4. Our old church posted the ten commandments on the wall in the classic Budweiser font that was used for a time in the logo. Every time I saw it, I thought of beer.

  4. The best part of this video was when the MOg took a five minute drink from his thermos while they started to sing. Classy.
    And I’m a little confused by the hand raising – the IFB church I was raised in wasn’t super conservative, but no one dared to raise their hands. Interesting combo

  5. This is literally where my family lives now. Fortunately, I’ve never heard of this church, but wow! And the sad thing is that this will make 3 IFB churches in this one small-ish town. One is an HAC grad, the other is a very gracious self-made man out of a small Bible college in Virginia, and now this guy. Anyone know what camp this church is out of?
    I know we are in the Bible belt, but how many IFB churches does one town need?

    1. So which one does your family go to? I actually interviewed at an IFB church in Rock Hill back in 2007. By the descriptions, I’d say we were at the gracious pastors church. He has a small radio station if that gives you a clue. πŸ™‚

        1. Harvest Baptist is not fundy – at least not totally-crazy-off-the-wall-KJVO-fundy. So actually I was not counting Harvest Baptist – I guess that makes 4 IFB churches then. Again, wow!

      1. I do believe that is the gracious man’s church. And he truly is the most gracious Christian I have ever met in my life.
        My family doesn’t go to any of them. My grandpa was born a Catholic and will die a Catholic, and when my mother went down to care for him (leaving her IFB pastor husband behind in NY “until her parents died” wink wink) she started attending his church.
        I did attend the gracious man’s church for a little while when I was home, but I haven’t really lived in Rock Hill – I’ve only just stopped when passing through for a few weeks here and there to see my family.

        1. Yeah that was the church. They were nice people and the pastor was kind to us. The definitely placed a huge emphasis on the music issue while I was being interviewed. In the end I was glad we did not end up there because if I did, I would probably still be trapped in the prison of IFB. Nothing against them though because they really were nice people.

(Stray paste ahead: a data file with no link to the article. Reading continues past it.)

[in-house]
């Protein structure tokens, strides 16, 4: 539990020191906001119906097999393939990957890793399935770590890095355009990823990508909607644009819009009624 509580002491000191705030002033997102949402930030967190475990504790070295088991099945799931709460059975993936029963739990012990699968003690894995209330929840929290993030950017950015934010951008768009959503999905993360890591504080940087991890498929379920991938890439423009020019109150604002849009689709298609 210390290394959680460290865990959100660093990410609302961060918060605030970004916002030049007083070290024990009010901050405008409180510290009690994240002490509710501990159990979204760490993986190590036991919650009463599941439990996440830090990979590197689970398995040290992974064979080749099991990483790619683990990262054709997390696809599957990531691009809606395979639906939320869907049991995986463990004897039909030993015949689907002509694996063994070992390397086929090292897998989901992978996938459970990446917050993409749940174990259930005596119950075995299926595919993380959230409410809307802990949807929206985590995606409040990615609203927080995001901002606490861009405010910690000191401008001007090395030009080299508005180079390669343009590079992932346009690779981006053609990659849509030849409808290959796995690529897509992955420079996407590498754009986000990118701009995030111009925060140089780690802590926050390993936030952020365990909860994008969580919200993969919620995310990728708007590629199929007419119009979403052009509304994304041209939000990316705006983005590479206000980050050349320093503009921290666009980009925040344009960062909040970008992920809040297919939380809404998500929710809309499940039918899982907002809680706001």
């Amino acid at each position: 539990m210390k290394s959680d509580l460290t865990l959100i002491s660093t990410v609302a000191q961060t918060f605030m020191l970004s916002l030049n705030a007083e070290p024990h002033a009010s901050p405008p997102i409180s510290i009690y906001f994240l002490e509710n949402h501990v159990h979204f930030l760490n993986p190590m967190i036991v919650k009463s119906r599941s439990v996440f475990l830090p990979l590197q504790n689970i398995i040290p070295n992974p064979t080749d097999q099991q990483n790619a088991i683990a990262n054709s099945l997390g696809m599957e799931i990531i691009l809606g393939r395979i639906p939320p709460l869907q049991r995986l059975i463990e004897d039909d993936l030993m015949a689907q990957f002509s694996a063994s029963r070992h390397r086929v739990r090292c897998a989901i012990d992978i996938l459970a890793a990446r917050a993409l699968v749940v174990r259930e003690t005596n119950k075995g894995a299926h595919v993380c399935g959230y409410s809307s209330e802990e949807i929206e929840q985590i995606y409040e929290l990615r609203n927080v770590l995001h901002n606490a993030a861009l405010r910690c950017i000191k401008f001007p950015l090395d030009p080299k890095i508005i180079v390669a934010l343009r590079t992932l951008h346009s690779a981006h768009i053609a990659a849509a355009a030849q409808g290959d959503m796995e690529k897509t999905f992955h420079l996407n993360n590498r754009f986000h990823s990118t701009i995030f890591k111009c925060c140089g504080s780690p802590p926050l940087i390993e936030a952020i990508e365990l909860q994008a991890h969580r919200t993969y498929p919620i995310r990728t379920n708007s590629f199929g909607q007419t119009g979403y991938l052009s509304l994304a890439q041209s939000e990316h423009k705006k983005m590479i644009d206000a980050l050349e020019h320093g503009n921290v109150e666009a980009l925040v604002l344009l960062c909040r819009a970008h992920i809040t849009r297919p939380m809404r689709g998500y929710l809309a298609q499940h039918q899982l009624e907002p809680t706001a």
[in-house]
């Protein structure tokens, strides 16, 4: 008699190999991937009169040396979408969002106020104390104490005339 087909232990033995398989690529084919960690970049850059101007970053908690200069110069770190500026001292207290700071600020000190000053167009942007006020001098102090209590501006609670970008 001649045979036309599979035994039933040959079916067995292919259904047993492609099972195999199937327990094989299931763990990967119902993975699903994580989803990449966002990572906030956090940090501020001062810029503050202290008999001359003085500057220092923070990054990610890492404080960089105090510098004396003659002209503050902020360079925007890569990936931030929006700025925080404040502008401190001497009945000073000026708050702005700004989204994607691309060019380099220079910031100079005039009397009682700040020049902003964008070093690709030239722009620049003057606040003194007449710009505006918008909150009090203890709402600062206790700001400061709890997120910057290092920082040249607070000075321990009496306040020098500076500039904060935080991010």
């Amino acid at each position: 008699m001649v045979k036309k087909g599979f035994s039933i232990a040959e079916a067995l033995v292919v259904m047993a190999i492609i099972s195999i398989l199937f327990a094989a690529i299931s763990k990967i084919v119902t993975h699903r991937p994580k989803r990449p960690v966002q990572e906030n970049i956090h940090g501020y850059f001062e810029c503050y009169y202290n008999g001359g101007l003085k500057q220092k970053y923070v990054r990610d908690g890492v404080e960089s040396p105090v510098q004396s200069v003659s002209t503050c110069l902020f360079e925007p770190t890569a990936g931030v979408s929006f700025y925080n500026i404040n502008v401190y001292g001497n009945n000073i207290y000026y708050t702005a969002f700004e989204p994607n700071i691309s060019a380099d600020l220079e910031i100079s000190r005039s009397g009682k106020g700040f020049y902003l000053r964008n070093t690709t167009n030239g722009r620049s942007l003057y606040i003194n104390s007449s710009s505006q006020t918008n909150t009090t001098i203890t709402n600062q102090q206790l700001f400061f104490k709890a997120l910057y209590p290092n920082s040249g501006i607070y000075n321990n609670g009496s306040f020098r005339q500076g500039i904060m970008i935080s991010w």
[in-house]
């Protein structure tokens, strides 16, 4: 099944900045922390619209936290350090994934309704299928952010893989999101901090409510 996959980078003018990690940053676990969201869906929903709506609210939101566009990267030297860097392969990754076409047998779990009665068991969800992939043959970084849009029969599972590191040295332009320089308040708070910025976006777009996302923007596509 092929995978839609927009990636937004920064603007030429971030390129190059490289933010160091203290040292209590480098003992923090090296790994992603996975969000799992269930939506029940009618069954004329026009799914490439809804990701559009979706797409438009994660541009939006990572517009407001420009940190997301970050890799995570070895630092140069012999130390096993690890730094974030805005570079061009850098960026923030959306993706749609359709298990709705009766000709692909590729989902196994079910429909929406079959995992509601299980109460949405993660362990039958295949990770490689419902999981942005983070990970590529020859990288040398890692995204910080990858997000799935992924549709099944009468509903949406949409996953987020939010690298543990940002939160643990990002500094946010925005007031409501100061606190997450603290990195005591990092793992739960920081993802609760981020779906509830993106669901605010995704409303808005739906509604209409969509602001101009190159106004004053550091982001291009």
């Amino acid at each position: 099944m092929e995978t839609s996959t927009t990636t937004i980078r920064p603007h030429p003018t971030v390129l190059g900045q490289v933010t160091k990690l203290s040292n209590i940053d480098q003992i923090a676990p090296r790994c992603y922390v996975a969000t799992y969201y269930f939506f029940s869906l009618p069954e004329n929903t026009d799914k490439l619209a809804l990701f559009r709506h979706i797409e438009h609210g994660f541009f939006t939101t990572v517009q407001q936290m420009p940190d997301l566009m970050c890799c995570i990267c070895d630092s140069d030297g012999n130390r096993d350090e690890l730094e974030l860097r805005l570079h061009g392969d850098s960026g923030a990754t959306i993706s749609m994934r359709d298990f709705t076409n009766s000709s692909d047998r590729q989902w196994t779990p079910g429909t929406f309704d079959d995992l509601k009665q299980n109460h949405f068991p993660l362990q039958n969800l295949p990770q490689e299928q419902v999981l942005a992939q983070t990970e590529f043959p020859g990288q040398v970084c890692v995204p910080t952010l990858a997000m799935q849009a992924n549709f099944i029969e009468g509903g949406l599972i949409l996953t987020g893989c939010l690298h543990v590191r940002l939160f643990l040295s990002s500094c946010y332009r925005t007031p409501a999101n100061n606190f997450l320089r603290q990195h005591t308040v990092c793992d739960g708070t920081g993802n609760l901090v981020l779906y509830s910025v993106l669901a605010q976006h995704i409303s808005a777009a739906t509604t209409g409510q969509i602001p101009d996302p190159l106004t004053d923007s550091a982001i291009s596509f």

6. I have attended several Baptist churches across the northeast, and one in the southeast, and also visited about 150 churches the 3 years my parents were on deputation and I never once saw this flag. I first saw it about 2 years ago. Wow. What lunacy!

  7. The pledge:

    “I pledge allegiance to the Baptist Flag,

    And to the Faith once delivered unto the Saints.

    I will ever remain faithful to the tie that binds us together,

    The Book, the Blood, and the Blessed Hope of our Lord’s soon coming.”

    From:
    http://www.baptistflag.org/

    This flag was invented by “Dr” Don Green which explains a lot in my mind.
    I was once in a meeting and he was seated behind me. He leaned up and asked to borrow my Bible. He is known for writing out his sermons and Bible references in a notebook beforehand so he sometimes doesn’t bring his Bible. I guess he needed to look up a verse. Anyway, I had a ticket to a baseball game stuck in my Bible. When Green got up to preach he went on and on and on about how disrespectful it was to the Bible to have worldly things like sports tickets in your Bible.
    Classy.

        1. Me, neither, and back when I was drunk on the kool-aid, I felt I couldn’t be as sarcastic as I naturally am.

          I look back at things and realize I’d handle them WAY different now…. And, probably get myself kicked out or shunned.

          Ah, staircase wit.

    1. That was so unChristlike of him!

      How hypocritical to make up things to get offended by yet to excuse oneself for similar “lapses” (like not bringing a Bible.)

    2. Huh. That link (http://www.baptistflag.org/about/) shows a flag divided in party per saltaire gules and argent (equal quarters diagonally red and white- which is good heraldry), with the pledge you list. Doesn’t show a date, but Don Green appears to still be alive, so it can’t be that early.

      The flag in the corner behind the male singer is the ‘Christian flag (argent, in a canton azure a Latin cross gules)’ which according to http://www.auburn.edu/~allenkc/chrflag.html “…was conceived at Brighton Chapel, Coney Island, New York, Sunday, September 26, 1897, and was presented in its present form the following Sunday by its originator. Call it chance, or providence, serendipity, or the plan of God, on that day, the Christian flag was born.